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The story is short . . . and not graphic. But every mother will relate.

This actually occurred before I was a mother. And I did not babysit as a young woman so by the time my oldest nephew, Paul — ironic that his first name begins with “P,” as in poo, but I digress — was born, I was quite clueless about how to take care of a baby. But I was crazy about the kid and I hung out with him whenever I could.

On the day in question, we went shopping at Macy*s. Paul was just a few months old . . . not talking or walking yet. He was adorable and I thought it was fun to push the kid around in the stroller because all the other shoppers smiled and cooed which gave me a chance to try on motherhood without thoroughly committing. And if they asked me how old he was, I declared my status as proud auntie. My sister appreciated my willingness to stroll because she had thoroughly committed to motherhood and enjoyed having a few moments to herself.

My sister went one way, I went the other and, being the clueless auntie, I pushed and shopped, not paying as much attention to what the kid was doing as, in retrospect, I should have. He was a very contented baby and this day was no different. He made happy baby noises, other shoppers smiled, time went by and I eventually decided I had better go find my sister.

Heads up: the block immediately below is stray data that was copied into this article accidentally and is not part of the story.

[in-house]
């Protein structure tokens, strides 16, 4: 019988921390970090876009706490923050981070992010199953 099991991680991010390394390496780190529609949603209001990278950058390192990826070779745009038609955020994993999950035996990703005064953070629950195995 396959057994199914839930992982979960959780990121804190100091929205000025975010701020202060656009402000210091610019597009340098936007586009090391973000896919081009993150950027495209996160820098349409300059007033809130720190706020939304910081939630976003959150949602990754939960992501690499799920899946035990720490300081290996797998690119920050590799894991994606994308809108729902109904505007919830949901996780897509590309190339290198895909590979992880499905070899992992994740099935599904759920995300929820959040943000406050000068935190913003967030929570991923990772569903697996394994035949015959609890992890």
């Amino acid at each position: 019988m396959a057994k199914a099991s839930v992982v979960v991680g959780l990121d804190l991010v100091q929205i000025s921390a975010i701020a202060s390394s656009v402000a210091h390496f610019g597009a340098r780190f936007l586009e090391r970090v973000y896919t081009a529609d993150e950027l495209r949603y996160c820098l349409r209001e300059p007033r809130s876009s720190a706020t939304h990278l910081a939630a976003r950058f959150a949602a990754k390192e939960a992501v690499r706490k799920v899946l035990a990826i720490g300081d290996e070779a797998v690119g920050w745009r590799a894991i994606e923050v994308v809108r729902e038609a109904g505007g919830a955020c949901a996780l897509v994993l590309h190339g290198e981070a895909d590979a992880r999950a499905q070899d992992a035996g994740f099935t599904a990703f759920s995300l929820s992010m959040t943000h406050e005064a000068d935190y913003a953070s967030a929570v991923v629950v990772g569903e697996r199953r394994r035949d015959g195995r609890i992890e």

I thought she would be pretty delighted to see what great care I had taken of her first-born and thrilled to know that the little trouper had ridden contentedly all over the store without shedding one tear or letting out any ear-piercing “let me out of this stroller” screams.

So as we happily approached her, I was quite surprised when she nonchalantly asked me, “Did you give him a cookie?”

Cookie? “What in the world is she talking about?” I thought to myself. “Where would I get a cookie and why would I give one to a kid this young?”

We both looked down at Paul, smiling happily in his stroller, and came simultaneously to the same horrifying conclusion: That was no Oreo cookie he was playing with.

Yup, I had been strolling him around, oblivious to the fact that his diaper had failed to contain its contents, so to speak, and he had his fingers in what was escaping around the elasticized legs. And those shoppers smiling at us? Yes, they were probably mothers and fathers laughing at the clueless auntie who would eventually figure out that the kid was curiously examining the texture of something, rolling it around between his fingers . . . that he definitely should not have been playing with.

By the time I had my own kids a few years later, I had learned to pay close attention to what they did while in the stroller.

Paul is now a handsome, successful 23-year-old.

But my sister and I still laugh about “the cookie” incident whenever someone mentions Macy*s.

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